First cops on the Gavin Watson crash scene describe what they saw
The first two cops to arrive on the crash scene of Gavin Watson details when exactly the accident occurred and what happened in the minutes following the crash, writes Mandy Wiener.
The sworn statements of the first two Ekhuruleni metro police officers to arrive on the scene of Gavin Watsons fateful car accident, sheds new light on the moments after he crashed his company vehicle into a concrete pillar near OR Tambo International Airport.
The affidavits provide clarity on the exact timeline of events, who alerted authorities about the accident, which emergency personnel responded and what was found on the scene.
Watson, the head of controversial services company Bosasa, now known as African Global Operations, died just after dawn on Monday August, 26 on the R21 as it approaches the airport.
In the past month, there has been fierce speculation about whether the crash was a straight forward accident, whether it was the result of a heart attack or stroke, whether it was assisted suicide or if Watson was murdered. Some have even suggested the accident was staged.
A blame game has now started among his friends and relatives, who are making serious accusations, claiming they know who would be to blame if Watson was indeed murdered.
Declared dead at 05:27
The official technical Accident Report (AR) Form, completed by an EMPD constable at 05:34 on August 26, confirms only one vehicle was involved. A sketch illustrates how the Toyota Corolla was travelling on a curved road when it collided with a fixed object.
Conditions were clear, the road surface was dry and good and the road marking visibility was good. Under light conditions, ‘Dawn/dusk’ is marked with a cross.
The AR Form has been completed by the same EMPD constable who deposed a statement, confirming he and his partner, also an EMPD constable, were the first officials on the scene of the crash.
The constable explains how he came onto shift at 18:00 on the Sunday evening and reported on duty wearing full uniform. He and his partner were performing their “normal night duties” in a marked motor vehicle, a VW Polo.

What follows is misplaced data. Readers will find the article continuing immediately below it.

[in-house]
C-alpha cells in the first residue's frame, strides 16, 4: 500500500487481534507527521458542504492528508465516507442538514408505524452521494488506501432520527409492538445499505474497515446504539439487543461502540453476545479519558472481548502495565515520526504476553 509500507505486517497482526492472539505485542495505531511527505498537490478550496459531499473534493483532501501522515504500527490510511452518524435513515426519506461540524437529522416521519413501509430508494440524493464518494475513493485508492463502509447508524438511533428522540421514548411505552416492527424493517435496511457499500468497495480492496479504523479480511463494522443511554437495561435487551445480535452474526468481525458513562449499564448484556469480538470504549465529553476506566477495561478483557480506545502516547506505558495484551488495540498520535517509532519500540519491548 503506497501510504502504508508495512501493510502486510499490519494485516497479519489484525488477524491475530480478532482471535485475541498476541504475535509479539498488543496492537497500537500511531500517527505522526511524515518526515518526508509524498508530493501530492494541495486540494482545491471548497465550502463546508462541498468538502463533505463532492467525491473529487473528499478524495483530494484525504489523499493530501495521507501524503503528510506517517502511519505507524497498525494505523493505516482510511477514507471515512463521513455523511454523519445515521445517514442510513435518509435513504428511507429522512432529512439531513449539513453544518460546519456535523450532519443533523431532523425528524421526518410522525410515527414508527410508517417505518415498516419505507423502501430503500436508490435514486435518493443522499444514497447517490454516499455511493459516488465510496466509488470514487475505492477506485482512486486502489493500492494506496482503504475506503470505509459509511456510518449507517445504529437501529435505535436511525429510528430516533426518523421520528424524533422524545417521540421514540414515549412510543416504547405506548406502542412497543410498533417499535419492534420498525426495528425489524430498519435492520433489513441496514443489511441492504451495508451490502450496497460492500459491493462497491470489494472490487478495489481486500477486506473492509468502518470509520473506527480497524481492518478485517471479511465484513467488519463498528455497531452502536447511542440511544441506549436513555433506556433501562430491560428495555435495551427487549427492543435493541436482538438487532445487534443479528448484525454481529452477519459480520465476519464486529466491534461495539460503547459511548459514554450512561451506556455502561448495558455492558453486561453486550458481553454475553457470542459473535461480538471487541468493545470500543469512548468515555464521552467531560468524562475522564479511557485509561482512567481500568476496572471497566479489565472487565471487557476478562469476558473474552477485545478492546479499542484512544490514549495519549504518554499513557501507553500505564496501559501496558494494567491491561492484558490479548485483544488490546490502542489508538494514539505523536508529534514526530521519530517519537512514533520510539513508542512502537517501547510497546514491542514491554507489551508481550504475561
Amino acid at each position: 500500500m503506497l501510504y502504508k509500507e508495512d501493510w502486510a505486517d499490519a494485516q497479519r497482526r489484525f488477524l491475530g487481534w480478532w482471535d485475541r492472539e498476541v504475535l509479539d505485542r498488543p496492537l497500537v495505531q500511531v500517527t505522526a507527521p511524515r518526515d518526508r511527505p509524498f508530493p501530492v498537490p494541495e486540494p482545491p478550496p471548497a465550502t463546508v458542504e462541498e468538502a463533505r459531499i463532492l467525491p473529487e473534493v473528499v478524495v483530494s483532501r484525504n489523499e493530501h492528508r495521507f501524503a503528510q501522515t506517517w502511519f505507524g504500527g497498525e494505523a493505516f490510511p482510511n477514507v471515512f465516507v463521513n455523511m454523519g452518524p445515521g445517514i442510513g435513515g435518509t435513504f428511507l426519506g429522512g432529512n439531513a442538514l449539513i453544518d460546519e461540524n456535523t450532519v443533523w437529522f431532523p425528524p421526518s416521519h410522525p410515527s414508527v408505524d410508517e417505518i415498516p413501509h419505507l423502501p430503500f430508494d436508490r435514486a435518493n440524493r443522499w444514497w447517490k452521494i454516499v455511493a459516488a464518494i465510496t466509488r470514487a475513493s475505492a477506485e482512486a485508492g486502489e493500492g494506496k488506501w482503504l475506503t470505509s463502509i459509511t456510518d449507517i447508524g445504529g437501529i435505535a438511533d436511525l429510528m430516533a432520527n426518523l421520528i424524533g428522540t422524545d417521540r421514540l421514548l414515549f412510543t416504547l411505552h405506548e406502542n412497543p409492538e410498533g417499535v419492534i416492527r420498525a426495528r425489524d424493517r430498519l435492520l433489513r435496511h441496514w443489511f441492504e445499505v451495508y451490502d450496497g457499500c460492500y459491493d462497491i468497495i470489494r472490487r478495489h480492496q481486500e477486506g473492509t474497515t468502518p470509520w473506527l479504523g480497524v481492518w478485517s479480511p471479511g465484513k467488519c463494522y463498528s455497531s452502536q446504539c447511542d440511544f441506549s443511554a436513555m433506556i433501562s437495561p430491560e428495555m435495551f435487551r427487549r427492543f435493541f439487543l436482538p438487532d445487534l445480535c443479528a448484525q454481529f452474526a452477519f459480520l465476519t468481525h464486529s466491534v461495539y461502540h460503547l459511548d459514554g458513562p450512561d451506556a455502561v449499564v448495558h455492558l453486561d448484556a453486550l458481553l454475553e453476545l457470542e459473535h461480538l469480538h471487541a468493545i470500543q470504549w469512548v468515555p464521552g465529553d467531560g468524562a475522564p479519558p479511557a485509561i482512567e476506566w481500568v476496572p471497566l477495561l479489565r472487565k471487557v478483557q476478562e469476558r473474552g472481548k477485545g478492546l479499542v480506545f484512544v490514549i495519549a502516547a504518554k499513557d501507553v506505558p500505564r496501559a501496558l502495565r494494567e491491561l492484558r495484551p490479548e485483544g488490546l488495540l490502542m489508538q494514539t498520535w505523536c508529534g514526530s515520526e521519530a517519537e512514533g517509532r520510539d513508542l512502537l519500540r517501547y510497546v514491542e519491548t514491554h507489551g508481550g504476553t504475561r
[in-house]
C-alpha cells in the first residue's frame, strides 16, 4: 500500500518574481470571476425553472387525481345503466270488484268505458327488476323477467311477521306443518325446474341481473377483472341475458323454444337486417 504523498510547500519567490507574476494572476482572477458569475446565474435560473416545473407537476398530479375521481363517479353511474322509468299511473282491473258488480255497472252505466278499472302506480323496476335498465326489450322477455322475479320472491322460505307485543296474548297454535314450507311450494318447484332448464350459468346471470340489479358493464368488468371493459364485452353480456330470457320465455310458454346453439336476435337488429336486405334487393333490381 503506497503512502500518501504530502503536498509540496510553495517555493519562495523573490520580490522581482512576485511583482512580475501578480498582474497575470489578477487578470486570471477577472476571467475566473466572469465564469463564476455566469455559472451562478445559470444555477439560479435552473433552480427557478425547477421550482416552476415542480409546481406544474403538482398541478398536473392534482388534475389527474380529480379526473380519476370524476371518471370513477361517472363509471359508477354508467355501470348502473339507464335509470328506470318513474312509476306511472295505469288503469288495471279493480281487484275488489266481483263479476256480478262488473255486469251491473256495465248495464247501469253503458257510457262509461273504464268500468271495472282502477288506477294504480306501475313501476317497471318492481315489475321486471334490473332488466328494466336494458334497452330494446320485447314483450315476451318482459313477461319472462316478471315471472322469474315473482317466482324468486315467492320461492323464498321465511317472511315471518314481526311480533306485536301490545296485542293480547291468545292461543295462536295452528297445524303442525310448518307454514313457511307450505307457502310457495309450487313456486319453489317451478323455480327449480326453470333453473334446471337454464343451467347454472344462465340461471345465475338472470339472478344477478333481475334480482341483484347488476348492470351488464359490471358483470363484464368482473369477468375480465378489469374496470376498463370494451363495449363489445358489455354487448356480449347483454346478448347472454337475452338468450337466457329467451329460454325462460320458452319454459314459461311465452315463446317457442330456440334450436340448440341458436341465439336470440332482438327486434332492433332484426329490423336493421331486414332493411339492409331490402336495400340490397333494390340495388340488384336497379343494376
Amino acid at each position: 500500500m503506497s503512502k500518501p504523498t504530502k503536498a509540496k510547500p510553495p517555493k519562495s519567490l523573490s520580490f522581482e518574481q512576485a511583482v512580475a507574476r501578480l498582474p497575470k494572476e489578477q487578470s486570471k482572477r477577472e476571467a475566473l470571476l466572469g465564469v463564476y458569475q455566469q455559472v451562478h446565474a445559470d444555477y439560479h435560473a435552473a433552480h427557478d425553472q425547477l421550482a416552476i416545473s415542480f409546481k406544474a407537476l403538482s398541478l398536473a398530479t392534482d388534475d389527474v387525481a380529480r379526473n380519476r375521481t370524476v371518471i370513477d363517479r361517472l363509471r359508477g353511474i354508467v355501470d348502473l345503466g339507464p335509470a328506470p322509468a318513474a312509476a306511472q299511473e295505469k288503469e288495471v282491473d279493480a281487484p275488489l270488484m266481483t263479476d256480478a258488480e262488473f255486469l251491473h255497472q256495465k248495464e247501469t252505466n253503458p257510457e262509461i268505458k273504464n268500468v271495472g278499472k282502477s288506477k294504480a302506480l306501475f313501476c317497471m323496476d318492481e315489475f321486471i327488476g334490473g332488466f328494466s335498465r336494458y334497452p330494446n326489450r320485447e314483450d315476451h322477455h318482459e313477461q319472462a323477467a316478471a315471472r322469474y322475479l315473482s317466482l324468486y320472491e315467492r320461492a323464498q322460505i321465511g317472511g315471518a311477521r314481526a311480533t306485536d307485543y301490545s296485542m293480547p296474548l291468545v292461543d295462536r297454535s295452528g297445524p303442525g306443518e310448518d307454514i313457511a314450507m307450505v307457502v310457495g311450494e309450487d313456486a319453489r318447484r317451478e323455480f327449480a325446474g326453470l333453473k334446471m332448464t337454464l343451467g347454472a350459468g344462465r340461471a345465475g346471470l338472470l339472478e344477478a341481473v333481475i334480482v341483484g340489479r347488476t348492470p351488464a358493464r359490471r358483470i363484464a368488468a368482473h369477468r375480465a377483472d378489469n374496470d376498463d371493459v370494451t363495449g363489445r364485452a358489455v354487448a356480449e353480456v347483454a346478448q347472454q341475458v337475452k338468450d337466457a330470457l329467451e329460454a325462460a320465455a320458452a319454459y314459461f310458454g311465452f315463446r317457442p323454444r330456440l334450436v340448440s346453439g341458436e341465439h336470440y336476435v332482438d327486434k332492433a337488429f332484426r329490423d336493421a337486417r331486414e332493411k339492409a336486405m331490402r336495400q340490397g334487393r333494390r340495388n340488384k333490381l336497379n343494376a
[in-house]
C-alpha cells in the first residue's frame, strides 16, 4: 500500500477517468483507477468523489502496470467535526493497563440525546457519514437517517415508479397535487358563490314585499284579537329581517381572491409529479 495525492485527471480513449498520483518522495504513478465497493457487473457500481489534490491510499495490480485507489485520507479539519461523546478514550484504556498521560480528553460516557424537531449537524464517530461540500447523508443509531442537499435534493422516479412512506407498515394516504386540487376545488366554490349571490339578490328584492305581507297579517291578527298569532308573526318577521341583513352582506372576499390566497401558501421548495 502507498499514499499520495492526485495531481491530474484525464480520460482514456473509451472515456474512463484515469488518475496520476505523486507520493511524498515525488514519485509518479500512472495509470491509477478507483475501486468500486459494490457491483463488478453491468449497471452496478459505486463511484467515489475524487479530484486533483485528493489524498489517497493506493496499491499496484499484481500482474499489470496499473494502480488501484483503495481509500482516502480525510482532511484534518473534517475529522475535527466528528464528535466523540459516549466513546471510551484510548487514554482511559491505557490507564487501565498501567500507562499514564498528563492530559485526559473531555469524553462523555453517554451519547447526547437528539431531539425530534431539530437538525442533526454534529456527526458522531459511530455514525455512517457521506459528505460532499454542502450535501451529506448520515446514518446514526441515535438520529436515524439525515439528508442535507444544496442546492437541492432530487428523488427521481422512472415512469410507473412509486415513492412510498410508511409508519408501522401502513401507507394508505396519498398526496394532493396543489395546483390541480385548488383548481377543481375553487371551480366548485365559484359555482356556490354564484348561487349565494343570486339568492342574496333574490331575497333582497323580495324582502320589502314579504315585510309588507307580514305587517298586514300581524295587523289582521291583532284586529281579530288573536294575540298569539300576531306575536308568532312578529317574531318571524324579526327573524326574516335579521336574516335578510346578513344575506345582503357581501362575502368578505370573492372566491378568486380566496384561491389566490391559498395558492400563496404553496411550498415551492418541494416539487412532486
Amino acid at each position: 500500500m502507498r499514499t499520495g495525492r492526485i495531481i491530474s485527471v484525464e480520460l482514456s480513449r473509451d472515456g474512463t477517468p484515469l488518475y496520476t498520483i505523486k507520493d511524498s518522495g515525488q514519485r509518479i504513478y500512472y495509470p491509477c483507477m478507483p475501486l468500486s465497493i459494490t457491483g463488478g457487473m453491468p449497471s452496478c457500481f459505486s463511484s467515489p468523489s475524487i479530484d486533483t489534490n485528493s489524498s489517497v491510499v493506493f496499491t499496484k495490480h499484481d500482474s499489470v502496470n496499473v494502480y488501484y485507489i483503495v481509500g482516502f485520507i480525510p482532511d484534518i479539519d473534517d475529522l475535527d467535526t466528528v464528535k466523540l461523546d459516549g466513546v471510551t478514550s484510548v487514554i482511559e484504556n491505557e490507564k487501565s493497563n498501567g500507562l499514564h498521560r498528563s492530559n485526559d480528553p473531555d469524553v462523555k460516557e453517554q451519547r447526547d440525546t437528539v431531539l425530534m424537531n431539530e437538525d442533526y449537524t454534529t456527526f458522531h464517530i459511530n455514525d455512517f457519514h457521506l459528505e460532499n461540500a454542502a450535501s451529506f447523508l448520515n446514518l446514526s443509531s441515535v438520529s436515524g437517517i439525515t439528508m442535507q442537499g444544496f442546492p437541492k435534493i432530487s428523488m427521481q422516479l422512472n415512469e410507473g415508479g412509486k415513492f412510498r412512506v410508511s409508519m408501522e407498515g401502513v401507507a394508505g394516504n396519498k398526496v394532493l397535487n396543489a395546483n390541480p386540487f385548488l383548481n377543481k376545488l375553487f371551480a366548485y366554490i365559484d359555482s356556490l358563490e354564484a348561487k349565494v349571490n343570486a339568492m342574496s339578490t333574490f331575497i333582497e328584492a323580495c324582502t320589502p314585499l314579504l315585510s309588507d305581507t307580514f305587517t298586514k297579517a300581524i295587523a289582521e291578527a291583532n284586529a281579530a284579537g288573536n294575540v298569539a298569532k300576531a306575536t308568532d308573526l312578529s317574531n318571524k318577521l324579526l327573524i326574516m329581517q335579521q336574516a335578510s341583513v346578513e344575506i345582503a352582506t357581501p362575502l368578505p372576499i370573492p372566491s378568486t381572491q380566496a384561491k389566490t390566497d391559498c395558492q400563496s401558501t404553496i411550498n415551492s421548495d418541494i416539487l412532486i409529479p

At around 04:50 on Monday, “while busy patrolling with my crew member”, the constable says “we received a complain from an unknown African male motorist about the motor vehicle accident” [sic]. There is no further detail about the identity of this unknown motorist or whether his personal information was recorded. It is also not mentioned where the officers were when they were alerted to the crash.
When the two metro cops arrived on the scene of the accident, they found a single motor vehicle had collided with an object.
“Upon my inspection I saw a white male trapped inside the motor vehicle. I immediately contacted all the emergency personnel,” states the constable.
The paramedics who responded were from private company Cape Medics, which is based at OR Tambo airport.
“The driver of the ambulance inspected the scene and observations to the driver. At 05:16 he was starting his observations and at 05:27 he declare the driver dead.”
This detail provides clarity on when exactly the accident occurred and what happened in the minutes following the crash, however the statement does not specify what measures, if any, were taken to resuscitate or treat Watson.
Sources from other private paramedic services and from Johannesburg EMS say they were alerted about the accident and called to the scene, but were turned back and told not to respond once Cape Medics was on site.
The Ekhuruleni Fire Department were also on the scene to assist with cutting the motor vehicle to release the body. The Ekhuruleni Accident Bureau was responsible for taking photographs and measurements.
‘Wallet next to the motor vehicle’
The EMPD constable goes on to detail what he found on the accident scene.
“Upon my observation on the scene I found a brown wallet next to the motor vehicle. When I opened the wallet I found driver license, ID card, 5x Reward Cards. The picture of the person on the ID card and the driver license matches the driver.”
He later mentions there was also R70 in cash in the wallet.
He further explains that the ID card was used to identify the names and surname of the driver as Gavin Joseph Watson.
“I even manage to get his registered address on the radio from our control,” he adds, listing it as Watson’s PE home.
Notably, this statement also confirms that Watson’s cellphone was not on the scene. He also didn’t have his passport with him or any other personal possessions. Watson’s family claims the phone was traced to Germiston and Bryanston on the day of the crash, but they have been unable to find the device.
According to the statement, “the deceased [sic] properties that were found on the scene” were placed in a forensic bag. These included the brown wallet with its contents, a car key, one pair of black shoes and a pair of glasses.
The EMPD states that he handed the body to a Detective Constable deployed by SAPS stationed at OR Tambo International Airport, who in turn handed it to another cop.
A corroborating statement from the second constable, confirms the contents of the first affidavit, albeit in less detail. He too says an “unknown African motorist” complained to them at 04:50, they found “a white man” inside the motor vehicle and then contacted all the emergency personnel “using radio”.
Watson was examined and declared dead “at around 05:27,” he wrote.
The EMPD has declined to comment. Its spokesperson says all communication on this case must be channelled through the SAPS.
The police’s Brigadier Vish Naidoo also declined to comment saying the investigation must be allowed to follow its course.